Betting on politics: a new betting exchange

Matthew Partridge looks at Smarkets, an up-and-coming betting exchange, and explains why it's one to watch.

By the time you read this article, the results of the Stoke and Copeland by-elections will be done and dusted, so there's no point in discussing them further (though I would be surprised if either Ukip or the Lib Dems win Stoke). Instead I'm going to look at Smarkets, an up-and-coming betting exchange. While there are many bookmakers, the demise of Intrade nearly four years ago means that Betfair hasn't faced any real competition for a long time. However, this is set to change.

Smarkets (set up in 2010) has been aggressively expanding its offerings over the past nine months. It now runs 12 politics-themed markets. This is still some way behind Betfair (on more than 30), but it includes options not offered elsewhere, such as two markets on Trump's first 100 days. Smarkets' press officer Pascal Lemesre promises it will increase this further, and emphasises that its customer service team actively welcomes suggestions from punters. He also points out that Smarkets charges a lower commission 2% on net winnings, compared with Betfair's 5%. Smarkets also offers various customisation options, including the ability to view odds as percentages.

Liquidity is the backbone of any exchange and this is one area where Smarkets currently falls short. More than £400,000 was traded on Betfair on the outcome of the Stoke by-election alone Smarkets has seen less than £10,034 staked on that contest. Because of this reduced volume, the gap between the bet/lay prices is generally wider than on Betfair, making it more expensive to trade. However, Smarkets is starting to catch up: £900,000 has been traded on the outcome of the French presidential election. It's always nice to have options, and if Smarkets keeps increasing the number of political markets on offer, especially on topics that don't replicate Betfair, then it could do well. It's definitely one to watch.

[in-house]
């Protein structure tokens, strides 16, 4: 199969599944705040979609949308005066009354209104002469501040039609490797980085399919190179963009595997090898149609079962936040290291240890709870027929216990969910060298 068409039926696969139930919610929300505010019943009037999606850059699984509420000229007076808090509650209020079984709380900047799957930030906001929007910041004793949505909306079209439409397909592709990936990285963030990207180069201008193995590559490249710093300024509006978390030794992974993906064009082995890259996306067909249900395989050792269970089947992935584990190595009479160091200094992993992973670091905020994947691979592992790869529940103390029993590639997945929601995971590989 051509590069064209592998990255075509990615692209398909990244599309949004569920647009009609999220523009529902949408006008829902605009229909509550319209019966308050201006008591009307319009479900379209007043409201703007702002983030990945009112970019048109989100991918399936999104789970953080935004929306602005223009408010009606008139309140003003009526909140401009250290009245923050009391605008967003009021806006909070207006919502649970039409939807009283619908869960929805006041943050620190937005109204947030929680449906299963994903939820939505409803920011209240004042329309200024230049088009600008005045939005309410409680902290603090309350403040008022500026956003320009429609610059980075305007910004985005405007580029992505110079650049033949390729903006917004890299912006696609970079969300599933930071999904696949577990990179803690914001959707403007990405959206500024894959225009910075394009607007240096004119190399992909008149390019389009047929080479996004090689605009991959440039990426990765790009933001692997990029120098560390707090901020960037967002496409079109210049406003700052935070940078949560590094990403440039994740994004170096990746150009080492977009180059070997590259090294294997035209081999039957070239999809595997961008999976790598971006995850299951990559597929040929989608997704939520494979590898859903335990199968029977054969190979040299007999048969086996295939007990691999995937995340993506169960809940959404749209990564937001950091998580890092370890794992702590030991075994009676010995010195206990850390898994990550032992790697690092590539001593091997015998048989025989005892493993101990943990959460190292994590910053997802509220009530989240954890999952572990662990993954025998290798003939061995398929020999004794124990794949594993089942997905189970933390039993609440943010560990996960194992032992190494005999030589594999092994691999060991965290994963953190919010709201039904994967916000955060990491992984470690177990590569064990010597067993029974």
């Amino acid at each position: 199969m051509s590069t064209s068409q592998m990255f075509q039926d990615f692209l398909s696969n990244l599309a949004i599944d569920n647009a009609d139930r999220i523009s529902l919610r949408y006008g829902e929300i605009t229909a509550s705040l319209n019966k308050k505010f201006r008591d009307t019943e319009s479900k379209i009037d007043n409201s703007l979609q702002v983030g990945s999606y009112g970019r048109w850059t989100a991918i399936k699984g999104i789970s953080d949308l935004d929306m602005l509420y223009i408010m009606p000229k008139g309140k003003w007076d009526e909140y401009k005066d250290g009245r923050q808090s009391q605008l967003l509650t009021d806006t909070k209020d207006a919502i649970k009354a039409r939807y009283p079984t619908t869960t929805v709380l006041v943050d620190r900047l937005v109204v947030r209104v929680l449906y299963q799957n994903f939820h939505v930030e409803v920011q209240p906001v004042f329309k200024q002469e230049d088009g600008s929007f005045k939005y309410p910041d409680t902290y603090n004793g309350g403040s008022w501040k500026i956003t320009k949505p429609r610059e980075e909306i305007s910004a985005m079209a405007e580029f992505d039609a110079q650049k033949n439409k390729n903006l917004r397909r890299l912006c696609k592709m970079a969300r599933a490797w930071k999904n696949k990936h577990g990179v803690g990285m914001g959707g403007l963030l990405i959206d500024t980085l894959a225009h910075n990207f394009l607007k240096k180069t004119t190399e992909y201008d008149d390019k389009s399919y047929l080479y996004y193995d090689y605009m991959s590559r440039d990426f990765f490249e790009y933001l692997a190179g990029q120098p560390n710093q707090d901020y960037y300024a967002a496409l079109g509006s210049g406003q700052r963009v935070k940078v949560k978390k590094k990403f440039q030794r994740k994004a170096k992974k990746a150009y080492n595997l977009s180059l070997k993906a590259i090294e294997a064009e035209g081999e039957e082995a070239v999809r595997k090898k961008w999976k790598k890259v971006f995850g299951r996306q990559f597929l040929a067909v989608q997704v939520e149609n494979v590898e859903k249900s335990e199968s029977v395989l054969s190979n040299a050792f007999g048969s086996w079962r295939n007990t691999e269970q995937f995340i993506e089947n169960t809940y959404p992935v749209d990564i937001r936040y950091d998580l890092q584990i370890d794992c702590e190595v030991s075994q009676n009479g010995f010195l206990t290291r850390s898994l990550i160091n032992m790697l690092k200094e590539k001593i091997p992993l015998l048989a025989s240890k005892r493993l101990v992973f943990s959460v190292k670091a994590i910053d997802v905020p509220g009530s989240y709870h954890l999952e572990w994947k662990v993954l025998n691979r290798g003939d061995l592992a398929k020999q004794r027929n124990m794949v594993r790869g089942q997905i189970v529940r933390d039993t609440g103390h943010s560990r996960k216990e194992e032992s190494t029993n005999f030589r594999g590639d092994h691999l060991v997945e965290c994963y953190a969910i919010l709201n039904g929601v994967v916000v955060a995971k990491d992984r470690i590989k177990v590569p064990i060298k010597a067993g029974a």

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Dr Matthew Partridge

Matthew graduated from the University of Durham in 2004; he then gained an MSc, followed by a PhD at the London School of Economics.

He has previously written for a wide range of publications, including the Guardian and the Economist, and also helped to run a newsletter on terrorism. He has spent time at Lehman Brothers, Citigroup and the consultancy Lombard Street Research.

Matthew is the author of Superinvestors: Lessons from the greatest investors in history, published by Harriman House, which has been translated into several languages. His second book, Investing Explained: The Accessible Guide to Building an Investment Portfolio, is published by Kogan Page.

As senior writer, he writes the shares and politics & economics pages, as well as weekly Blowing It and Great Frauds in History columns He also writes a fortnightly reviews page and trading tips, as well as regular cover stories and multi-page investment focus features.

Follow Matthew on Twitter: @DrMatthewPartri